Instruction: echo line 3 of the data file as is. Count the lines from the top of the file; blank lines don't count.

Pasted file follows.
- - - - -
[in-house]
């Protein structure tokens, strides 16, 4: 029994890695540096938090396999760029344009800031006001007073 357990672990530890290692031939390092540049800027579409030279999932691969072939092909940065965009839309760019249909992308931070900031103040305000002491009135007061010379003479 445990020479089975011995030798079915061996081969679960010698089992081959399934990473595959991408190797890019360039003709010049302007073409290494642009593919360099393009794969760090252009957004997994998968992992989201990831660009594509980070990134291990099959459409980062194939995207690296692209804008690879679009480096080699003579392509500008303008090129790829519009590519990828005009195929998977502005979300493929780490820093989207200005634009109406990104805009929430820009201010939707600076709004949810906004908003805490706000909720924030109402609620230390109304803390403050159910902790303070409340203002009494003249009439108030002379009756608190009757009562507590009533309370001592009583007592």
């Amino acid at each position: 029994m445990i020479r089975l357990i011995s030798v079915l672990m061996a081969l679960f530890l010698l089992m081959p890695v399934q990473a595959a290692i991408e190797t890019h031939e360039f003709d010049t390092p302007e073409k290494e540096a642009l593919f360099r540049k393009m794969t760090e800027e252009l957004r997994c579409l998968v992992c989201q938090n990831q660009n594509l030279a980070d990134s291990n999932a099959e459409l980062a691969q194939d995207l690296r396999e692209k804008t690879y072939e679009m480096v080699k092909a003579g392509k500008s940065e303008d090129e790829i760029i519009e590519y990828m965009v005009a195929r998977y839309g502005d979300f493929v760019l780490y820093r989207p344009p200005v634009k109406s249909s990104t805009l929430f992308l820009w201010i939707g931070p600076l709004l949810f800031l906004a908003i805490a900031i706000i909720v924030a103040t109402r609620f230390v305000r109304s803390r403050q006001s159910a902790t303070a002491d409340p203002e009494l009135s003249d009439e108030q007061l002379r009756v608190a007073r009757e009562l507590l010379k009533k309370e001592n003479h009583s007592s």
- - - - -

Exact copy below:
């Amino acid at each position: 029994m445990i020479r089975l357990i011995s030798v079915l672990m061996a081969l679960f530890l010698l089992m081959p890695v399934q990473a595959a290692i991408e190797t890019h031939e360039f003709d010049t390092p302007e073409k290494e540096a642009l593919f360099r540049k393009m794969t760090e800027e252009l957004r997994c579409l998968v992992c989201q938090n990831q660009n594509l030279a980070d990134s291990n999932a099959e459409l980062a691969q194939d995207l690296r396999e692209k804008t690879y072939e679009m480096v080699k092909a003579g392509k500008s940065e303008d090129e790829i760029i519009e590519y990828m965009v005009a195929r998977y839309g502005d979300f493929v760019l780490y820093r989207p344009p200005v634009k109406s249909s990104t805009l929430f992308l820009w201010i939707g931070p600076l709004l949810f800031l906004a908003i805490a900031i706000i909720v924030a103040t109402r609620f230390v305000r109304s803390r403050q006001s159910a902790t303070a002491d409340p203002e009494l009135s003249d009439e108030q007061l002379r009756v608190a007073r009757e009562l507590l010379k009533k309370e001592n003479h009583s007592s």